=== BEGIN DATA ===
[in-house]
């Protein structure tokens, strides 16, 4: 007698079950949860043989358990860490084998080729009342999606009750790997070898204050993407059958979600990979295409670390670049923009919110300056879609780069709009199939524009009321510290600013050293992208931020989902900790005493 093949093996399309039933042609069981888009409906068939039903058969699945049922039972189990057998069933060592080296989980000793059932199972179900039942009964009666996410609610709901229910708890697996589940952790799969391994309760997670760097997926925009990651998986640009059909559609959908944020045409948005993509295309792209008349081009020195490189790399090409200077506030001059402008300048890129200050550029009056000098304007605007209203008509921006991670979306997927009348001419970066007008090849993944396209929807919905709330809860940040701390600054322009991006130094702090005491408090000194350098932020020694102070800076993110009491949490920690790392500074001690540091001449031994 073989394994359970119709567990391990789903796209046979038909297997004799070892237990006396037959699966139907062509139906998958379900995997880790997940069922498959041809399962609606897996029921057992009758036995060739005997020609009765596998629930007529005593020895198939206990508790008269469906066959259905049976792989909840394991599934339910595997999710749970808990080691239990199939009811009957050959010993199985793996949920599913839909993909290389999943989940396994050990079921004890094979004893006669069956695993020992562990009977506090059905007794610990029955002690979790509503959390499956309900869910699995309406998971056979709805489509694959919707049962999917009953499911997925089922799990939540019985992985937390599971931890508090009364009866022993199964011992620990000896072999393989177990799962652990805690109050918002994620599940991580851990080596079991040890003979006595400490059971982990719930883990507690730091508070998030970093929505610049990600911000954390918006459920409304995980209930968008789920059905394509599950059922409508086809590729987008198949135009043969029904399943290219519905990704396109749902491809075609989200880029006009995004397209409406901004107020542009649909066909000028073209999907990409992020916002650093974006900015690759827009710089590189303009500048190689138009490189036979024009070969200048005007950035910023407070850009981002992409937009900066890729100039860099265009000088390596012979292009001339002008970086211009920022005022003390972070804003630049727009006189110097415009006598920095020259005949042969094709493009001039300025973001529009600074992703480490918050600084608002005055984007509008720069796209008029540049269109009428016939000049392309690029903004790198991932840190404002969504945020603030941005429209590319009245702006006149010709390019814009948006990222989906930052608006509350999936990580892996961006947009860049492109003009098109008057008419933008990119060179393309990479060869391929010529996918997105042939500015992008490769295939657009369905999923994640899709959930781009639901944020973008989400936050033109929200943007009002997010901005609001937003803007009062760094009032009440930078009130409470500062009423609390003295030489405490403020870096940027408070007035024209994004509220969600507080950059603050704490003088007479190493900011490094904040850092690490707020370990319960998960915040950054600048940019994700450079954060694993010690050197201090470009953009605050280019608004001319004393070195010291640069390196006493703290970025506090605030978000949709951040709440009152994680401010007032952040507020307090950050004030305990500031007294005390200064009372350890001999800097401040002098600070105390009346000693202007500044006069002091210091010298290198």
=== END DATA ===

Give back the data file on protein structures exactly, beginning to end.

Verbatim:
[in-house]
């Protein structure tokens, strides 16, 4: 007698079950949860043989358990860490084998080729009342999606009750790997070898204050993407059958979600990979295409670390670049923009919110300056879609780069709009199939524009009321510290600013050293992208931020989902900790005493 093949093996399309039933042609069981888009409906068939039903058969699945049922039972189990057998069933060592080296989980000793059932199972179900039942009964009666996410609610709901229910708890697996589940952790799969391994309760997670760097997926925009990651998986640009059909559609959908944020045409948005993509295309792209008349081009020195490189790399090409200077506030001059402008300048890129200050550029009056000098304007605007209203008509921006991670979306997927009348001419970066007008090849993944396209929807919905709330809860940040701390600054322009991006130094702090005491408090000194350098932020020694102070800076993110009491949490920690790392500074001690540091001449031994 073989394994359970119709567990391990789903796209046979038909297997004799070892237990006396037959699966139907062509139906998958379900995997880790997940069922498959041809399962609606897996029921057992009758036995060739005997020609009765596998629930007529005593020895198939206990508790008269469906066959259905049976792989909840394991599934339910595997999710749970808990080691239990199939009811009957050959010993199985793996949920599913839909993909290389999943989940396994050990079921004890094979004893006669069956695993020992562990009977506090059905007794610990029955002690979790509503959390499956309900869910699995309406998971056979709805489509694959919707049962999917009953499911997925089922799990939540019985992985937390599971931890508090009364009866022993199964011992620990000896072999393989177990799962652990805690109050918002994620599940991580851990080596079991040890003979006595400490059971982990719930883990507690730091508070998030970093929505610049990600911000954390918006459920409304995980209930968008789920059905394509599950059922409508086809590729987008198949135009043969029904399943290219519905990704396109749902491809075609989200880029006009995004397209409406901004107020542009649909066909000028073209999907990409992020916002650093974006900015690759827009710089590189303009500048190689138009490189036979024009070969200048005007950035910023407070850009981002992409937009900066890729100039860099265009000088390596012979292009001339002008970086211009920022005022003390972070804003630049727009006189110097415009006598920095020259005949042969094709493009001039300025973001529009600074992703480490918050600084608002005055984007509008720069796209008029540049269109009428016939000049392309690029903004790198991932840190404002969504945020603030941005429209590319009245702006006149010709390019814009948006990222989906930052608006509350999936990580892996961006947009860049492109003009098109008057008419933008990119060179393309990479060869391929010529996918997105042939500015992008490769295939657009369905999923994640899709959930781009639901944020973008989400936050033109929200943007009002997010901005609001937003803007009062760094009032009440930078009130409470500062009423609390003295030489405490403020870096940027408070007035024209994004509220969600507080950059603050704490003088007479190493900011490094904040850092690490707020370990319960998960915040950054600048940019994700450079954060694993010690050197201090470009953009605050280019608004001319004393070195010291640069390196006493703290970025506090605030978000949709951040709440009152994680401010007032952040507020307090950050004030305990500031007294005390200064009372350890001999800097401040002098600070105390009346000693202007500044006069002091210091010298290198």